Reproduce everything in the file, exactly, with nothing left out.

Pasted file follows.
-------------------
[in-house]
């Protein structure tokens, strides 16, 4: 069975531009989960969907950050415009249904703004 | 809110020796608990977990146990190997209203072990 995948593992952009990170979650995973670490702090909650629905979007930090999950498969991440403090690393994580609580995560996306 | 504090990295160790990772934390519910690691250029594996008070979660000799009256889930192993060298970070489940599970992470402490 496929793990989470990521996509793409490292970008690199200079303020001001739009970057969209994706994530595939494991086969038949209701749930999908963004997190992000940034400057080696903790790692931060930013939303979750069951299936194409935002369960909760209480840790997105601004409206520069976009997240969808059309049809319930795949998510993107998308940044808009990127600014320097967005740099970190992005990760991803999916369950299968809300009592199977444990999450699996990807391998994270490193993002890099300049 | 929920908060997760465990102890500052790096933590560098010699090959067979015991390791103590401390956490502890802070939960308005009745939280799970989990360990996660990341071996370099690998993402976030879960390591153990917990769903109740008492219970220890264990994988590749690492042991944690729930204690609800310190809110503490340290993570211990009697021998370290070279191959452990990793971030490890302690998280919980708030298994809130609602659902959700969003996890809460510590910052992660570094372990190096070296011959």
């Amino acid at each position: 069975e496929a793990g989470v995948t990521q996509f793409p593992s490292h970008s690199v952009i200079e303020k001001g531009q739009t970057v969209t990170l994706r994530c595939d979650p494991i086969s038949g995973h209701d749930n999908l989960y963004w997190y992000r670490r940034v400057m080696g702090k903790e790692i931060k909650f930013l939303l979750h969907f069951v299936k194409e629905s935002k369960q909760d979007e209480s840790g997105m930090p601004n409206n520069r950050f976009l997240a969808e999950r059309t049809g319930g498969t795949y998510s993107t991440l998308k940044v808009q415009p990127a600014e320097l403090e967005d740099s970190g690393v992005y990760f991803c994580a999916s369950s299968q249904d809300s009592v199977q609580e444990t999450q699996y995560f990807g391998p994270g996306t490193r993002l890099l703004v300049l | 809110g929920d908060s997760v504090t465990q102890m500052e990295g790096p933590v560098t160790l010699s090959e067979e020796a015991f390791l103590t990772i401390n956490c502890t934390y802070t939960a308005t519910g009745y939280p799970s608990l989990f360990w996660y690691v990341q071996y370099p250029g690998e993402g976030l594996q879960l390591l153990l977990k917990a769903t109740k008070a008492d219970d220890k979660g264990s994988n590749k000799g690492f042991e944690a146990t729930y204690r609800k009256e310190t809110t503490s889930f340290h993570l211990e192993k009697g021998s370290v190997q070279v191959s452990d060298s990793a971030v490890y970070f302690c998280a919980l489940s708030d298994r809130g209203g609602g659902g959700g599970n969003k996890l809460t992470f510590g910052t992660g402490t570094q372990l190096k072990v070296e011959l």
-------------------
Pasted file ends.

[in-house]
């Protein structure tokens, strides 16, 4: 069975531009989960969907950050415009249904703004 | 809110020796608990977990146990190997209203072990 995948593992952009990170979650995973670490702090909650629905979007930090999950498969991440403090690393994580609580995560996306 | 504090990295160790990772934390519910690691250029594996008070979660000799009256889930192993060298970070489940599970992470402490 496929793990989470990521996509793409490292970008690199200079303020001001739009970057969209994706994530595939494991086969038949209701749930999908963004997190992000940034400057080696903790790692931060930013939303979750069951299936194409935002369960909760209480840790997105601004409206520069976009997240969808059309049809319930795949998510993107998308940044808009990127600014320097967005740099970190992005990760991803999916369950299968809300009592199977444990999450699996990807391998994270490193993002890099300049 | 929920908060997760465990102890500052790096933590560098010699090959067979015991390791103590401390956490502890802070939960308005009745939280799970989990360990996660990341071996370099690998993402976030879960390591153990917990769903109740008492219970220890264990994988590749690492042991944690729930204690609800310190809110503490340290993570211990009697021998370290070279191959452990990793971030490890302690998280919980708030298994809130609602659902959700969003996890809460510590910052992660570094372990190096070296011959």
């Amino acid at each position: 069975e496929a793990g989470v995948t990521q996509f793409p593992s490292h970008s690199v952009i200079e303020k001001g531009q739009t970057v969209t990170l994706r994530c595939d979650p494991i086969s038949g995973h209701d749930n999908l989960y963004w997190y992000r670490r940034v400057m080696g702090k903790e790692i931060k909650f930013l939303l979750h969907f069951v299936k194409e629905s935002k369960q909760d979007e209480s840790g997105m930090p601004n409206n520069r950050f976009l997240a969808e999950r059309t049809g319930g498969t795949y998510s993107t991440l998308k940044v808009q415009p990127a600014e320097l403090e967005d740099s970190g690393v992005y990760f991803c994580a999916s369950s299968q249904d809300s009592v199977q609580e444990t999450q699996y995560f990807g391998p994270g996306t490193r993002l890099l703004v300049l | 809110g929920d908060s997760v504090t465990q102890m500052e990295g790096p933590v560098t160790l010699s090959e067979e020796a015991f390791l103590t990772i401390n956490c502890t934390y802070t939960a308005t519910g009745y939280p799970s608990l989990f360990w996660y690691v990341q071996y370099p250029g690998e993402g976030l594996q879960l390591l153990l977990k917990a769903t109740k008070a008492d219970d220890k979660g264990s994988n590749k000799g690492f042991e944690a146990t729930y204690r609800k009256e310190t809110t503490s889930f340290h993570l211990e192993k009697g021998s370290v190997q070279v191959s452990d060298s990793a971030v490890y970070f302690c998280a919980l489940s708030d298994r809130g209203g609602g659902g959700g599970n969003k996890l809460t992470f510590g910052t992660g402490t570094q372990l190096k072990v070296e011959l």